By James L. Curtis and Craig B. Simonsen

In a just released study published in the American Journal of Industrial Medicine, the National Institute for Occupational Safety and Health (NIOSH) finds that U.S. long-haul truck drivers were twice as likely to be obese compared to the adult working population, as well as more likely to smoke and suffer from other risk factors for chronic disease.

The NIOSH study, “Obesity and Other Risk Factors: The National Survey of U.S. Long-Haul Truck Driver Health and Injury” (Jan. 2014), documents a survey conducted in 2010 of 1,670 long-haul truck drivers at thirty-two truck stops across the forty-eight contiguous United States about their health and work practices. According to the survey, “69% of these drivers were obese and 54% smoked. Additionally, 88% of long-haul truck drivers reported having at least one risk factor (hypertension, smoking, and obesity) for chronic disease, compared to only 54% of the general U.S. adult working population.”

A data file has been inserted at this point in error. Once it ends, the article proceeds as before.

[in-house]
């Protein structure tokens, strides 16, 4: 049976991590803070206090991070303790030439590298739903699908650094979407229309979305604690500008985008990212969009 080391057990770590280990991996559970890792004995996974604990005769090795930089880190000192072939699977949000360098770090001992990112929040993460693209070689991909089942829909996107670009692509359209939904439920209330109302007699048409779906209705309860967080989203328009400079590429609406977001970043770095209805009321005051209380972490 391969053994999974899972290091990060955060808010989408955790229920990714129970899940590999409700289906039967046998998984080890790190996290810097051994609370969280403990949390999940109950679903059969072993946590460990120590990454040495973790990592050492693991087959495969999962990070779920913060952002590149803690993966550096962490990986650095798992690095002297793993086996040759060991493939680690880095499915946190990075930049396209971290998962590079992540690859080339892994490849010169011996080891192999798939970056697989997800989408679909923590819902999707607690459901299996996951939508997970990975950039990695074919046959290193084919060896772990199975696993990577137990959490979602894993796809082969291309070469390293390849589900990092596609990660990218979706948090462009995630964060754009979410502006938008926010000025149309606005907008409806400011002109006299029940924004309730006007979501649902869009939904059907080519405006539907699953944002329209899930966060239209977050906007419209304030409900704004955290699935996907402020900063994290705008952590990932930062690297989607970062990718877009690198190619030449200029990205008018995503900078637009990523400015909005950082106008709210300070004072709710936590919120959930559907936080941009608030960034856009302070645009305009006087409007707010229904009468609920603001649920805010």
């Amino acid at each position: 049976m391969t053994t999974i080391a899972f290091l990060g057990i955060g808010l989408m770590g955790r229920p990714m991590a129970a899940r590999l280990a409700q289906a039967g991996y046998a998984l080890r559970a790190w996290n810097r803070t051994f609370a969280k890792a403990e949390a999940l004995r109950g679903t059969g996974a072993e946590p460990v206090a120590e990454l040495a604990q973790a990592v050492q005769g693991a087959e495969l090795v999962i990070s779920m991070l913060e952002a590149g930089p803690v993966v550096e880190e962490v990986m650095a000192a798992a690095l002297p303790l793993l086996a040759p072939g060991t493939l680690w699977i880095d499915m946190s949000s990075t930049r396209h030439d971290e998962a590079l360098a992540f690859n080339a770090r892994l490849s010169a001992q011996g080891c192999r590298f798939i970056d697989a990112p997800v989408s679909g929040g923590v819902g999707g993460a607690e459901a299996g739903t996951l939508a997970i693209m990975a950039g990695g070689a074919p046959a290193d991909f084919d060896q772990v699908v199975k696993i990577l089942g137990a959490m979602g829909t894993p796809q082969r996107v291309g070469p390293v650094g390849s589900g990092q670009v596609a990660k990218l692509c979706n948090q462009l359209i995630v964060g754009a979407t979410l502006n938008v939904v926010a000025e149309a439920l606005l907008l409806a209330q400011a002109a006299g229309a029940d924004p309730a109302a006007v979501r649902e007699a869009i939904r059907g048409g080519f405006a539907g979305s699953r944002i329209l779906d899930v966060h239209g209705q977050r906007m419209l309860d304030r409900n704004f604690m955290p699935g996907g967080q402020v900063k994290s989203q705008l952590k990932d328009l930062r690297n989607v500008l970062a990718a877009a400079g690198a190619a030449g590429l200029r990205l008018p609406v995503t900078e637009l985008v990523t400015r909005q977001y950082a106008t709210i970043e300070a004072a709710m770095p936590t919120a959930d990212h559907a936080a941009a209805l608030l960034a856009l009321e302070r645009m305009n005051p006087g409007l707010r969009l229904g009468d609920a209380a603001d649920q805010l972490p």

Employers in the long-haul industry should note that the “survey findings suggest a need for targeted interventions and continued surveillance for long-haul truck drivers.” (Emphasis added.) This study puts long-haul employers on notice that their employees may have work related health issues. Don’t be surprised if state and federal regulators begin questioning whether employers are adequately protecting their employees from these hazards.